Finally, you have a balance between the Inch scale where micro armor really looks like it's firing at long range ( a good thing) and the extra room to ramble of Centimeter scale (which is good to a point but can be curse if you make the units too large!) So to recap, you don't need to rebase your microarmor (if your vehicles are on bases at all), continue to use full sized Inch Scale HE Templates but reduce the ruler units to .78".
What many of you might say is: "I don't have the patience to make up 6-10 rulers in odd increments". (And this from someone who scratchbuild's 21st Panzer "funnies"?!) Relax, I've made the downloadable PDF files for you! And in 6 colors...
If you want to consider doing this, you'd need 3 things & think about a 4th:
Ready to make Demi-Inch Rulers? Click one of them below based on the color/numbers above:
*Why use bases for microarmor? It's practical for storing tanks on magnetic strips (if the bases are steel!) And without bases, here's another oddity in a game that has 1 vehicle representing 5: it is harder for an HE Fire template to hit several formations (platoons) of Pz II's than Tigers. That's because the models are smaller! But this really isn't right. Putting all tanks on the same sized base (like .75x.75" or .5x.75") solves the problem by representing the "footprint" of the formation. Pz II's don't travel around in tighter formations than Tigers but are supposed to maintain the same minimum spacing between vehicles. So actually their formation's footprint may be smaller by only 1% due to the size of the vehicle.
4) ALTERNATE ORDER CHITS
Here's some of the thinking behind these magnetic order counters. I have tried a probably a dozen (or more) of different systems to consolidate or replace order chits. The looks of the "stock" order chits' are less objectionable in scales larger than micro. In micro scale the chits are ridiculous looking (like a city-block-size monolith from 2001 Space Odyssey) but c'est la guerre. Or read on for ideas...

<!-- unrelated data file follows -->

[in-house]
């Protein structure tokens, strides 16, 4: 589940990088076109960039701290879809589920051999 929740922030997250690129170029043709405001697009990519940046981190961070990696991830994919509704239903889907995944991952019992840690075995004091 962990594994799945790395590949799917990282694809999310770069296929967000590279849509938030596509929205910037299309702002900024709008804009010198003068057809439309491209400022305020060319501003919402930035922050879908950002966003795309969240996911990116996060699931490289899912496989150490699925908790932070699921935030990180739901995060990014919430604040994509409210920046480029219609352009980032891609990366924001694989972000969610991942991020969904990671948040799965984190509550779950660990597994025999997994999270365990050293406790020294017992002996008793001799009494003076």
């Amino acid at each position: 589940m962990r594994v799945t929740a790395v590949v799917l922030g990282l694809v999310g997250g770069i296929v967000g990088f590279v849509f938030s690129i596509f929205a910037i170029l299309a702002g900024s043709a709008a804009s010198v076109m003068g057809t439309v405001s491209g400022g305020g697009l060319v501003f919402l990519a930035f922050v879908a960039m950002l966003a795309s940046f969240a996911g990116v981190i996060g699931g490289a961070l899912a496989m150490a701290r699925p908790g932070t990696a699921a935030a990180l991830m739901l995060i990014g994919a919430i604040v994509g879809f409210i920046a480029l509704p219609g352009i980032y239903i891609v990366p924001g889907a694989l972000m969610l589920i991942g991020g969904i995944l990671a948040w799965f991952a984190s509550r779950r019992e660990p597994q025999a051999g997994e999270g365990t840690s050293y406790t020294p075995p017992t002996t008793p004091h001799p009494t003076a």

Above are 2 adjacent Built Up Area's (BUA) and their Fields of Fire (FOF). Click here for a PDF explanations of how BUA/FOF works in CD TOB, OK?
BUA's are a bit abstracted to represent the point blank Fields of Fire of real built up areas. If it is not clear already, a house on the game board may actually represent several blocks of buildings. If you have a hard time with the concept, it helps to see what is actually being represented. The following is a rough draft of a 2-kilometer-square area of Ouistreham adjacent Sword Beach on D-Day. That would be 40" by 40" in CD:TOB's "inch scale".
The green hexes are 1-kilometer-wide from my D-Day Maps that come in other scales also (from 300 meters/hex to 1 mile/hex). The D-Day maps abstract the towns further by using black boxes to give a feel for the outline of the town, not the actual number of BUA's therein. The red dotted line area is a typical 4" square BUA as in CD TOB. It's obvious that for larger towns, it takes many BUA's to represent them. And the BUA's could vary in positioning and modifiers as suggested in the rules.